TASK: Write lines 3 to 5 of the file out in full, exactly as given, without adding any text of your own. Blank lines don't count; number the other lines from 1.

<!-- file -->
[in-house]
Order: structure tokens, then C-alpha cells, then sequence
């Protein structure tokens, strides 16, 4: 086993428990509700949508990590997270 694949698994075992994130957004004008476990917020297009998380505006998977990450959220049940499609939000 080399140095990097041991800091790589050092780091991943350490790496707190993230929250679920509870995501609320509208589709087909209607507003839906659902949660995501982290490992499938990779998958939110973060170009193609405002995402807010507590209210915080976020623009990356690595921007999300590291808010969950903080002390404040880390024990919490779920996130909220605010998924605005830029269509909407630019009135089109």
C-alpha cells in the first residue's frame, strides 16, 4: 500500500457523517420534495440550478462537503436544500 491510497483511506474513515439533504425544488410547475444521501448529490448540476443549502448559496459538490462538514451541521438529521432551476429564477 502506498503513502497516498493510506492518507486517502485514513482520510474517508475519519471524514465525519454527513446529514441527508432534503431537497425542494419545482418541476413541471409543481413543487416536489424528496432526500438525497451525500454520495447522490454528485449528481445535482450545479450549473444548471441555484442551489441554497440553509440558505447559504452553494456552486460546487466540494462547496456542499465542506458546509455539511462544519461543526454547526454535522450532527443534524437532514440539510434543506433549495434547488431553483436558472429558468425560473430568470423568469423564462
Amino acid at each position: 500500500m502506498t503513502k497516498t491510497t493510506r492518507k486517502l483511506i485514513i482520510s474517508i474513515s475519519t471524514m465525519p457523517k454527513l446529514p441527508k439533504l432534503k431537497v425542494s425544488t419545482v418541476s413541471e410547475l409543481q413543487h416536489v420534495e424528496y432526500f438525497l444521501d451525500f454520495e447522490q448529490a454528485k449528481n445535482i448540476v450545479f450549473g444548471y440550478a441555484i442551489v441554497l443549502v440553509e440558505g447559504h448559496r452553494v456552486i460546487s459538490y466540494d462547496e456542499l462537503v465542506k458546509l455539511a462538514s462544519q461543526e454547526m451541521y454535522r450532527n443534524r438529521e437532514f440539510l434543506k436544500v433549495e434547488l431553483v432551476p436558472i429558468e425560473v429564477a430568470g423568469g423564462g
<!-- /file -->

């Protein structure tokens, strides 16, 4: 086993428990509700949508990590997270 694949698994075992994130957004004008476990917020297009998380505006998977990450959220049940499609939000 080399140095990097041991800091790589050092780091991943350490790496707190993230929250679920509870995501609320509208589709087909209607507003839906659902949660995501982290490992499938990779998958939110973060170009193609405002995402807010507590209210915080976020623009990356690595921007999300590291808010969950903080002390404040880390024990919490779920996130909220605010998924605005830029269509909407630019009135089109």
C-alpha cells in the first residue's frame, strides 16, 4: 500500500457523517420534495440550478462537503436544500 491510497483511506474513515439533504425544488410547475444521501448529490448540476443549502448559496459538490462538514451541521438529521432551476429564477 502506498503513502497516498493510506492518507486517502485514513482520510474517508475519519471524514465525519454527513446529514441527508432534503431537497425542494419545482418541476413541471409543481413543487416536489424528496432526500438525497451525500454520495447522490454528485449528481445535482450545479450549473444548471441555484442551489441554497440553509440558505447559504452553494456552486460546487466540494462547496456542499465542506458546509455539511462544519461543526454547526454535522450532527443534524437532514440539510434543506433549495434547488431553483436558472429558468425560473430568470423568469423564462
Amino acid at each position: 500500500m502506498t503513502k497516498t491510497t493510506r492518507k486517502l483511506i485514513i482520510s474517508i474513515s475519519t471524514m465525519p457523517k454527513l446529514p441527508k439533504l432534503k431537497v425542494s425544488t419545482v418541476s413541471e410547475l409543481q413543487h416536489v420534495e424528496y432526500f438525497l444521501d451525500f454520495e447522490q448529490a454528485k449528481n445535482i448540476v450545479f450549473g444548471y440550478a441555484i442551489v441554497l443549502v440553509e440558505g447559504h448559496r452553494v456552486i460546487s459538490y466540494d462547496e456542499l462537503v465542506k458546509l455539511a462538514s462544519q461543526e454547526m451541521y454535522r450532527n443534524r438529521e437532514f440539510l434543506k436544500v433549495e434547488l431553483v432551476p436558472i429558468e425560473v429564477a430568470g423568469g423564462g